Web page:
empowering the severely brain injured and their families via support, understanding and a network of care

Effect of a Brain Injury

As far as modern science understands, the brain controls everything that we do and houses our memories and personality – though how this happens is not fully understood.
However, the brain’s importance means that when injured, the after-effects range from the minimal to the extreme, and from physical defects to drastic changes in personality.  The initial effect of a brain injury falls into three main conditions; Minor, Moderate or Severe.

Minor brain injury – cerebral concussion

A minor brain injury is commonly referred to as concussion (or cerebral concussion).
This is the most common type of head injury, and the least dangerous. Around 80% of all head injuries are concussions, with the majority of them occurring in young people aged between 5 and 14.

Common symptoms include brief unconsciousness, mild confusion, headaches, nausea and dizziness.
It is important that you seek medical advice for any head injury, as all head injuries can lead to complications. Even if you are initially discharged, head injuries need to be monitored and if the following symptoms further medical advice should be sought:

  • Falling unconscious
  • Worsening disorientation
  • Difficulty in walking
  • Vomiting
  • Problems with communication
  • Weakness in the arms or legs
  • Blurred vision
  • Inability to be woken or unusual drowsiness
  • Clear fluid coming from the ears or nose
  • Severe headache that is not relieved by painkillers

Moderate brain injury

This is an injury that causes between 15 minutes and 6 hours of unconsciousness and/or if the person experiences amnesia up to 24 hours after the injury. If a person has a moderate brain injury they are typically kept in hospital overnight in order to properly assess the damage and ensure that there is no serious secondary injuries.

A person with a moderate head injury is likely to suffer some of, but not limited to, the following effects:

  • Fatigue
  • Headaches
  • Dizziness
  • Irritability
  • Low attention span and an inability to concentrate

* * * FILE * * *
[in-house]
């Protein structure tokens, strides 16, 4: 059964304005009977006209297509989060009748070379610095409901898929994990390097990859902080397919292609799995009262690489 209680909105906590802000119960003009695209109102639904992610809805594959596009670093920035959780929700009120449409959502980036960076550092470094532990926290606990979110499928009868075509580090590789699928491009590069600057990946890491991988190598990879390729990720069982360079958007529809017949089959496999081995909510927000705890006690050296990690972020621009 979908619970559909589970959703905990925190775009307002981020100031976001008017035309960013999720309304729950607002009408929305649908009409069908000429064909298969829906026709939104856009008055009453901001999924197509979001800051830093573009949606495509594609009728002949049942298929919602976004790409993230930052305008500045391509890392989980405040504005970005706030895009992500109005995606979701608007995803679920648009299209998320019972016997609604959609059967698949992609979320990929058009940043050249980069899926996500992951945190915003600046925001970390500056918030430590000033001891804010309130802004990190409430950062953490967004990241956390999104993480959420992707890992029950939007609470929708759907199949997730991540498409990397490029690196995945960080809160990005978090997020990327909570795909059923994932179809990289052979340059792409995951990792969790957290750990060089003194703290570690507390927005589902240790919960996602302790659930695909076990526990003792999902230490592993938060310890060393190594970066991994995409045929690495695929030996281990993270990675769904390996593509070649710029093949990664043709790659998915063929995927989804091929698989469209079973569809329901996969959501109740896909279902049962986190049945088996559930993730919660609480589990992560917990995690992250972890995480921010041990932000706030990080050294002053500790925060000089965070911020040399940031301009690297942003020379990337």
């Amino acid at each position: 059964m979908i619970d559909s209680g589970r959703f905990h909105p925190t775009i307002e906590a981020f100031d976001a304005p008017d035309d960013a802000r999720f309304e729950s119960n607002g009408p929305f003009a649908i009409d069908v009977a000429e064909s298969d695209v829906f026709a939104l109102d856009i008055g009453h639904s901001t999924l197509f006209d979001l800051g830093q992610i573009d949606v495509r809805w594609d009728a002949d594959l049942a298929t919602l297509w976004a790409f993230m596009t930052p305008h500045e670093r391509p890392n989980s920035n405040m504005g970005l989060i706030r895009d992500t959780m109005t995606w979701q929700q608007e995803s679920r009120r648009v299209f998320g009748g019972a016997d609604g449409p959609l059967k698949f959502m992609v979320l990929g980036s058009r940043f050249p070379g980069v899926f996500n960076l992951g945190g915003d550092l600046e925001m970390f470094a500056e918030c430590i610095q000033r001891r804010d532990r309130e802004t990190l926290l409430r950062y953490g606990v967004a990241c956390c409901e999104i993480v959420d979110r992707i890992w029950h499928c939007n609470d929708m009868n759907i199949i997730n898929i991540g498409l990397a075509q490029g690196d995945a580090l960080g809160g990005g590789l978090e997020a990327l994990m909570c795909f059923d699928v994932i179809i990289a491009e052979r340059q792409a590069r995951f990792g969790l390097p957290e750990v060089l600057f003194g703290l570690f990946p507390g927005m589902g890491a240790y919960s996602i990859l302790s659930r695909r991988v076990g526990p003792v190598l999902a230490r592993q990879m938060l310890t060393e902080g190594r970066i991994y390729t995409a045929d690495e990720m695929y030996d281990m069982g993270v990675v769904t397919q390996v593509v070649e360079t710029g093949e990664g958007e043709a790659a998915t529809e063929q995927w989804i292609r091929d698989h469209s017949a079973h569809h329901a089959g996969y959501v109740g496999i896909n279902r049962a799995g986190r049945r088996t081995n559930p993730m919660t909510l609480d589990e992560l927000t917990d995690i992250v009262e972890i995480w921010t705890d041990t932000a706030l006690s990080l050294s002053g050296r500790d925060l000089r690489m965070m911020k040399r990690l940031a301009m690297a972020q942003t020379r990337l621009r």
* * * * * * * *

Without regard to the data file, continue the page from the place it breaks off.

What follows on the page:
• Poor memory

One of the issues that arise from a moderate brain injury is that victims often expect their symptoms to go away within a few days. This is unlikely to be the case, as it is typical for symptoms following a moderate brain injury to last between 6 to 9 months. After several weeks, patients who expect to be healthy within a few days can become very anxious that the problems will be permanent. This anxiety can lead to further problems, creating a vicious cycle.

Severe brain injury

A head injury is classed as severe if the sufferer is rendered unconscious for over 6 hours. It is also classed as a severe injury if they suffer amnesia for more than 24 hours.

With a severe brain injury, the person will often need to be hospitalised and may suffer permanent and life changing disabilities.  Whilst they may show many of the symptoms and effects of a Minor or Moderate brain injury their condition will be far more severe and the extent of the disabilities sustained largely depends on how long the person is unconscious. The longer this is, the more likely it is that the person will suffer a serious deficit. ‘Very serious injury’ is a further category for those who remain unconscious for 48 hours or more.

Please note this information is a generalisation. The complexity of severe brain injuries means that every case is unique, and only a medical professional who is familiar with the particular circumstances in question can give you in-depth advice.


The effect of a brain injury falls into three further, but main categories;